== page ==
Dr. Gayatri Deshpande
Babies benefit the most from breastfeeding within the first hour or ‘golden hour’ of birth. Breast milk is an ideal first diet as it provides lifelong immunity against diseases, and promotes growth and tissue repair factors within the first hour after birth. UNICEF and WHO launched the Baby-Friendly Hospital Initiative (BFHI) in 1991, which promotes policies that support, protect and promote breastfeeding in hospitals around the world.
However, adoption should not be a unique challenge in terms of providing adequate nutrition to the child. In today’s time and age, in the absence of natural breastfeeding, there exist many alternative methods and practices to provide not equal, but equal nutrition and immunity to infants.
why is it important:
A mother’s first milk, known as ‘colostrum’, provides the baby with IgA antibodies that protect them from infection. Milk is also rich in vitamin D, which is essential for calcium absorption and prevention of rickets (skeletal disorder) in children. Most importantly, skin-to-skin contact protects the baby from hyperthermia and enhances the bond between mother and baby.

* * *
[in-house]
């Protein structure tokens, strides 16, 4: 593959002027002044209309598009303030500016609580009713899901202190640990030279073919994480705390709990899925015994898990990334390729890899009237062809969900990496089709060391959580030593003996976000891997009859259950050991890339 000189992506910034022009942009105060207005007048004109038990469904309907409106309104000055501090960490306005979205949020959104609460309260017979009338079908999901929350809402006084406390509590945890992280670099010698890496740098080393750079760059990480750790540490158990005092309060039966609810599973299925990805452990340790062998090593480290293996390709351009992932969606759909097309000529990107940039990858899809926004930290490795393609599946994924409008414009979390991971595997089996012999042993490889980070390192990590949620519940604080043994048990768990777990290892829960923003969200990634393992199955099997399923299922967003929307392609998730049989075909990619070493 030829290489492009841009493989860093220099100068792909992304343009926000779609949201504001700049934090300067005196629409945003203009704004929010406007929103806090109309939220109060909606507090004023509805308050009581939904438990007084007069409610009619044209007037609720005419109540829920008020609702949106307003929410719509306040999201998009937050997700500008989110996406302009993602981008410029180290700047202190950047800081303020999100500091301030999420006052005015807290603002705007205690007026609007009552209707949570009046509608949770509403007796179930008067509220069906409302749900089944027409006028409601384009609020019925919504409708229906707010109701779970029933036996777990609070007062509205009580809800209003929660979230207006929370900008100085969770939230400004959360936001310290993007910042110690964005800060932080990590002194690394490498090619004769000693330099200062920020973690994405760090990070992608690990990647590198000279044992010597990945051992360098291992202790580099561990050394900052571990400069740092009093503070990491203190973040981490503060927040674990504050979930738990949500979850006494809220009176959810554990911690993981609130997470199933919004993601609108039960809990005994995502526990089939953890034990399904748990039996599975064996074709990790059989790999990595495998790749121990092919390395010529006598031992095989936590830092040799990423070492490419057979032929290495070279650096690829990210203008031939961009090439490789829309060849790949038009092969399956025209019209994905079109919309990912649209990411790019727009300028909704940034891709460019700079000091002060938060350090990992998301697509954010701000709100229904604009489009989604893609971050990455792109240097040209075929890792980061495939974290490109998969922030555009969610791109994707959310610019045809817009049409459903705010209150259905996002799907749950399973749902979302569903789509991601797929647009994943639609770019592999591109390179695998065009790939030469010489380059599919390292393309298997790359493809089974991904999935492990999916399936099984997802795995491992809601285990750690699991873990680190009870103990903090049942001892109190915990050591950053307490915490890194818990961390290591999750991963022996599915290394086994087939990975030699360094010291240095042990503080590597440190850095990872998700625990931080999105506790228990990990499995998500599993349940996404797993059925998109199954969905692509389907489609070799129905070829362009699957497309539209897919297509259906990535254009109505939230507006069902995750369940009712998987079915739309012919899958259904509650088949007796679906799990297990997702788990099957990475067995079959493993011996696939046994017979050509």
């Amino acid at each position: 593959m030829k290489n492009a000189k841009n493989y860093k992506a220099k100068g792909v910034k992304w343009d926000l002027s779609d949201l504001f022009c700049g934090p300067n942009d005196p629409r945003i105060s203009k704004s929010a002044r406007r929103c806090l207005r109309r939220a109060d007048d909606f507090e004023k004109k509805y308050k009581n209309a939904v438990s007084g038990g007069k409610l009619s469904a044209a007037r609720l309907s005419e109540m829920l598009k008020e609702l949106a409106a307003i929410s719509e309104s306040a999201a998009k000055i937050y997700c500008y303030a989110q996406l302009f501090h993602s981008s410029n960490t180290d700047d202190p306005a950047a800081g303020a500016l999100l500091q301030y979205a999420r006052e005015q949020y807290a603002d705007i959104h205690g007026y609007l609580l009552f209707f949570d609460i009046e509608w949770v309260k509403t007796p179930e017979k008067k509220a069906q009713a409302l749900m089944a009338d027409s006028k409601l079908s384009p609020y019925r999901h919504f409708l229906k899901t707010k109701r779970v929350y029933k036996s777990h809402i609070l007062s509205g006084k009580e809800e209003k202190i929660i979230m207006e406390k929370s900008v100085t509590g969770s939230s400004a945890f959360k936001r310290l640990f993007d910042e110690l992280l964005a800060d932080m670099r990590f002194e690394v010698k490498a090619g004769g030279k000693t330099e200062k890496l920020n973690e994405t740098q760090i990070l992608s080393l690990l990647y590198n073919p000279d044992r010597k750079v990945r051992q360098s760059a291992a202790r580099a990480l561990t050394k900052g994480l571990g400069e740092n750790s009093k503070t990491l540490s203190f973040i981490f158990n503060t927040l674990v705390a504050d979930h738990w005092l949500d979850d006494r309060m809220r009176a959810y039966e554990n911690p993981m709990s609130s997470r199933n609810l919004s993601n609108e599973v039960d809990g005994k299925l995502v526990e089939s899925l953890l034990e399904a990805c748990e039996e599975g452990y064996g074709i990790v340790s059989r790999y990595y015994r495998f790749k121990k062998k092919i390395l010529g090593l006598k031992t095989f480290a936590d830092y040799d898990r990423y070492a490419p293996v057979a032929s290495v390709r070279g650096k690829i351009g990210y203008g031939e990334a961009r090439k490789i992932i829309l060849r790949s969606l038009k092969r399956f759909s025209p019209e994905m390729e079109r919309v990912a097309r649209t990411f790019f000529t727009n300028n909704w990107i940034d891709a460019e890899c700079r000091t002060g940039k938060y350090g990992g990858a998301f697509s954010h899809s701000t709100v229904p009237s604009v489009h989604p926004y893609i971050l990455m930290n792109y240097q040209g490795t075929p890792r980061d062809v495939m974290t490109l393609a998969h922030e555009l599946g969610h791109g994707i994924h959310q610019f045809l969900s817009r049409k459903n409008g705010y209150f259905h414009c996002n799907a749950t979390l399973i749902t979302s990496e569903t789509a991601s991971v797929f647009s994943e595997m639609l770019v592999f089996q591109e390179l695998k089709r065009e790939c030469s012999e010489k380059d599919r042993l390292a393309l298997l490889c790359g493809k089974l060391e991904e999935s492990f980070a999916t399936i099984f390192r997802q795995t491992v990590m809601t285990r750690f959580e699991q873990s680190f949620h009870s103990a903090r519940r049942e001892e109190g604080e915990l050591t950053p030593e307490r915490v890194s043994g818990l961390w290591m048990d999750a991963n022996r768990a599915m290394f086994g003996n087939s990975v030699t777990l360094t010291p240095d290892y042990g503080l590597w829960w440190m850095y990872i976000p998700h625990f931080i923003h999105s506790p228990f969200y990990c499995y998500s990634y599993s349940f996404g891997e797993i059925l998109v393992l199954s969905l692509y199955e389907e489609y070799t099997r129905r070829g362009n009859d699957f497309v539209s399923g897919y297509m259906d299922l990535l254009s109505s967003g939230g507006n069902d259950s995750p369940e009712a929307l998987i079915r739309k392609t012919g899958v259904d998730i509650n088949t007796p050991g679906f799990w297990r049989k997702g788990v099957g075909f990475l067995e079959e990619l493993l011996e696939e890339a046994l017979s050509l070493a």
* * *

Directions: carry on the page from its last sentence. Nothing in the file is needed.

Early breastfeeding (initiating breast-feeding within the first hour after birth) and exclusive breastfeeding (giving the baby only breast milk for the first six months) are major focuses for families with recent births.
One) Induced Breastfeeding: Milk production occurs naturally in pregnant women due to hormonal changes. But the same hormone response can be artificially induced in adoptive mothers using medication, diet and exercise. For this consult your lactation specialist and gynecologist. However, mothers of adopted babies are less likely to develop colostrum or natural milk because their bodies do not undergo natural hormonal changes. Hence these mothers will need the assistance of formula milk or milk from the milk bank.
b) Milk Bank: India’s first milk bank was established in 1989 in Mumbai and since then, milk banks have been instrumental in providing milk to pre-term and other newborn babies who cannot take advantage of natural mothers’ milk.
C) Formula: Being the closest artificial nutrition to breast milk, formula milk provides adequate immunity and nutrition to babies. Furthermore, with recent advances, scientists have been able to identify, isolate and use specific compounds and ingredients to increase the efficiency of formula milk.
D) Supplemental Nutrition System or SNS: If the supply of induced breast milk is not sufficient, SNS devices can be used to provide the required amount of milk and nutrition to the babies. In this, the baby is fed expressed or formula milk through small tubes, which are connected to a large syringe, which the mother carries to the breast. It helps in stimulating the breast and also removes the lack of supply or nutrition.
(Disclaimer: Dr. Gayatri Deshpande is a Senior Consultant, Obstetrics & Gynecology, Nanavati Max Super Specialty Hospital, Mumbai. The views expressed in this article are those of the author and do not reflect those of Zee News)